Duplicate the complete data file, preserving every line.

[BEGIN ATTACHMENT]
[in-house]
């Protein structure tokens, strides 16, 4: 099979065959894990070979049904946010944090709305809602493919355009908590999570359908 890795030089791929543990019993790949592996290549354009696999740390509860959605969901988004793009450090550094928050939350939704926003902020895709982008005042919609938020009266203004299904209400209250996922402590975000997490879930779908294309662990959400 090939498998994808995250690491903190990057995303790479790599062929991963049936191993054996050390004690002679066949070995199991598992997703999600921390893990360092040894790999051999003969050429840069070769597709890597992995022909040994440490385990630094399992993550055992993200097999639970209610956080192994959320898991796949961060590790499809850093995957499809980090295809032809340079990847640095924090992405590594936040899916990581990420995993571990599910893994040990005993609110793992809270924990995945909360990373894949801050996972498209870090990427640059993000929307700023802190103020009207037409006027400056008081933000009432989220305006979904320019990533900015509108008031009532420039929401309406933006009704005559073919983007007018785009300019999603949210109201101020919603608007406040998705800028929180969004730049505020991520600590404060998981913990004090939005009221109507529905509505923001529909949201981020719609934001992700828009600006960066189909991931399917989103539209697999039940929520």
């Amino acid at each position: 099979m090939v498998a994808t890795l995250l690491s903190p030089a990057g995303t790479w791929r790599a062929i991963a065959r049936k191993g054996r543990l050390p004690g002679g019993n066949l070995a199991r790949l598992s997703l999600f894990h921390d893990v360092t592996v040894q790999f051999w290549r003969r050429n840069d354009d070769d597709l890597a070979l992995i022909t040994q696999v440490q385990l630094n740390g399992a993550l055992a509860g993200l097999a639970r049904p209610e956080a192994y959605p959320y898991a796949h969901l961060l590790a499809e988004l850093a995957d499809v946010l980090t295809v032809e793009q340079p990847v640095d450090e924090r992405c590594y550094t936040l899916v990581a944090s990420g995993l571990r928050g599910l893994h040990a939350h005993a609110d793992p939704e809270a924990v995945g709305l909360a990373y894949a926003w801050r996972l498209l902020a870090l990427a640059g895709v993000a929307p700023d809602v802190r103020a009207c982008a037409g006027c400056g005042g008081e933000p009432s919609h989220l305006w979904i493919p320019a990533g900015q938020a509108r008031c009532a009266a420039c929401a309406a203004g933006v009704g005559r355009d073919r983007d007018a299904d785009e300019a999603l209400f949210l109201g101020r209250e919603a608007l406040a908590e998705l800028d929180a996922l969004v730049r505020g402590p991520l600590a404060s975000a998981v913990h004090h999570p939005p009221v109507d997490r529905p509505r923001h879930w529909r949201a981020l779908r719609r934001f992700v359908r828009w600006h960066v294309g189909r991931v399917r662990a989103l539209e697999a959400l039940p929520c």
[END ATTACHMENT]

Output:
[in-house]
């Protein structure tokens, strides 16, 4: 099979065959894990070979049904946010944090709305809602493919355009908590999570359908 890795030089791929543990019993790949592996290549354009696999740390509860959605969901988004793009450090550094928050939350939704926003902020895709982008005042919609938020009266203004299904209400209250996922402590975000997490879930779908294309662990959400 090939498998994808995250690491903190990057995303790479790599062929991963049936191993054996050390004690002679066949070995199991598992997703999600921390893990360092040894790999051999003969050429840069070769597709890597992995022909040994440490385990630094399992993550055992993200097999639970209610956080192994959320898991796949961060590790499809850093995957499809980090295809032809340079990847640095924090992405590594936040899916990581990420995993571990599910893994040990005993609110793992809270924990995945909360990373894949801050996972498209870090990427640059993000929307700023802190103020009207037409006027400056008081933000009432989220305006979904320019990533900015509108008031009532420039929401309406933006009704005559073919983007007018785009300019999603949210109201101020919603608007406040998705800028929180969004730049505020991520600590404060998981913990004090939005009221109507529905509505923001529909949201981020719609934001992700828009600006960066189909991931399917989103539209697999039940929520």
């Amino acid at each position: 099979m090939v498998a994808t890795l995250l690491s903190p030089a990057g995303t790479w791929r790599a062929i991963a065959r049936k191993g054996r543990l050390p004690g002679g019993n066949l070995a199991r790949l598992s997703l999600f894990h921390d893990v360092t592996v040894q790999f051999w290549r003969r050429n840069d354009d070769d597709l890597a070979l992995i022909t040994q696999v440490q385990l630094n740390g399992a993550l055992a509860g993200l097999a639970r049904p209610e956080a192994y959605p959320y898991a796949h969901l961060l590790a499809e988004l850093a995957d499809v946010l980090t295809v032809e793009q340079p990847v640095d450090e924090r992405c590594y550094t936040l899916v990581a944090s990420g995993l571990r928050g599910l893994h040990a939350h005993a609110d793992p939704e809270a924990v995945g709305l909360a990373y894949a926003w801050r996972l498209l902020a870090l990427a640059g895709v993000a929307p700023d809602v802190r103020a009207c982008a037409g006027c400056g005042g008081e933000p009432s919609h989220l305006w979904i493919p320019a990533g900015q938020a509108r008031c009532a009266a420039c929401a309406a203004g933006v009704g005559r355009d073919r983007d007018a299904d785009e300019a999603l209400f949210l109201g101020r209250e919603a608007l406040a908590e998705l800028d929180a996922l969004v730049r505020g402590p991520l600590a404060s975000a998981v913990h004090h999570p939005p009221v109507d997490r529905p509505r923001h879930w529909r949201a981020l779908r719609r934001f992700v359908r828009w600006h960066v294309g189909r991931v399917r662990a989103l539209e697999a959400l039940p929520c």